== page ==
The Taipei Zoo is not only the largest and most varied zoo in Taiwan, it is also one of the best zoos in Asia, and at the same time has an extremely affordable price of only 60 NT per adult. If you have time you should definitely stop by and visit this zoo, if not for anything else but to see Taiwan's ingenious animals like the Formosan Black Bear and Sika Deer which are hard to see in the wild.
The Taipei City Zoo was originally established during the Japanese Era in 1914 near the Yuanshan Hotel. After the ROC took control of Taiwan, elephants, lions, and bears were added to the zoo in 1952. Because there was not enough land to expand the zoo, it was moved to Wenshan District in 1986. Two employees have been killed by animals, one from an elephant and one from a black bear both in the 1970s. There have been no fatalities at the zoo since. The Maokong Gondola was built next to the zoo in 2007, connecting Taipei Zoo with Maokong.
The current zoo includes a Taiwan indigenous animal exhibit, children's petting zoo, tropical rain forest exhibit, desert animal exhibit, Australian and African animal exhibits, tropical animal exhibit, petting zoo, insect exhibit, and bird exhibit. There is also indoor Panda exhibit, insect exhibit, amphibian and reptile exhibit, koala exhibit, and penguin exhibit.
9 AM to 5 PM, tickets are not sold after 4:00 PM.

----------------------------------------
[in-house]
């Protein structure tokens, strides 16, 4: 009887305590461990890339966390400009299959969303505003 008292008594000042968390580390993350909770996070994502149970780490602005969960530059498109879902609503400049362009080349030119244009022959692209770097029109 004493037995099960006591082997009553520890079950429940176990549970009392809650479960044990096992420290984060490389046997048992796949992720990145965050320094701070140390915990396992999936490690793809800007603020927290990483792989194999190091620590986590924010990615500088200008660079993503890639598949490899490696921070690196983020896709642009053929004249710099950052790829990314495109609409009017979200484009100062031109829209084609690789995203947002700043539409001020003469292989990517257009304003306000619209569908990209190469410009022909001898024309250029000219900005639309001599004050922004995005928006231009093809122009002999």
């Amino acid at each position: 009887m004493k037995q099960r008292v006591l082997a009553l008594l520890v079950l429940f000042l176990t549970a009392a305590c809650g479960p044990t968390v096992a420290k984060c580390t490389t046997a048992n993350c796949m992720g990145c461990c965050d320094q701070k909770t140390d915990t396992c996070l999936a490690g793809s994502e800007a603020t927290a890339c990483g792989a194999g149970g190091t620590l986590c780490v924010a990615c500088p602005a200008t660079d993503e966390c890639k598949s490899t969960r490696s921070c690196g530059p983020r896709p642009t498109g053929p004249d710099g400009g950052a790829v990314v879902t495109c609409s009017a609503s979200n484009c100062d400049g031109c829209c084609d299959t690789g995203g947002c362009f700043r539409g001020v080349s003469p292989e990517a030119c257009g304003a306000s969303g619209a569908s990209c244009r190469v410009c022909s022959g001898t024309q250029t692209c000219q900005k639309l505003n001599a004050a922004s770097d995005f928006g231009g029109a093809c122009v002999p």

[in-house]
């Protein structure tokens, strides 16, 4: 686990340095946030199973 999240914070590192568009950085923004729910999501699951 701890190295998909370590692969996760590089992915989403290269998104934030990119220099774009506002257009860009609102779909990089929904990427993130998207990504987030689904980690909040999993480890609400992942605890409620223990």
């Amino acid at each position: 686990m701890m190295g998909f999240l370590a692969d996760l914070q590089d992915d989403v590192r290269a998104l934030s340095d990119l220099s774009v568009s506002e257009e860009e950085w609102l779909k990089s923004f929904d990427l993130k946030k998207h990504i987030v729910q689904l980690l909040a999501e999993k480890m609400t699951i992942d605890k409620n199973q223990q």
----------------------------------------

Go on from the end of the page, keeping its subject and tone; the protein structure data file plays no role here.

Sometimes in the summer twilight hours are extended to 9:00 PM, but it's not worth going as most all of the animal exhibits are closed after 5:00 PM.
60 NT per person
How to get there:
By MRT: Take the brown line MRT to the Taipei Zoo station, then walk north a few hundred meters until you reach the zoo entrance.
By Car/Scooter: Drive to the Taipei Zoo (via highway 3 or county road 106), and park somewhere on the street or in a parking lot, then walk to the zoo entrance.
Please see below:
I have been to the Taipei Zoo many times. The price is super cheap and there is enough to see to last the entire day.
See some of our drone footage above for a bird's eye view of the zoo.
View looking west. There is a large parking lot in front of the Zoo but it can fill quickly. If you are coming as a tourist, the easiest option is to take the brown line MRT.
Even on the most crowded days, you don't have to wait to get in because all you need to do is swipe your easy card. But if you don't have an easy card, you can still wait in line and pay with cash.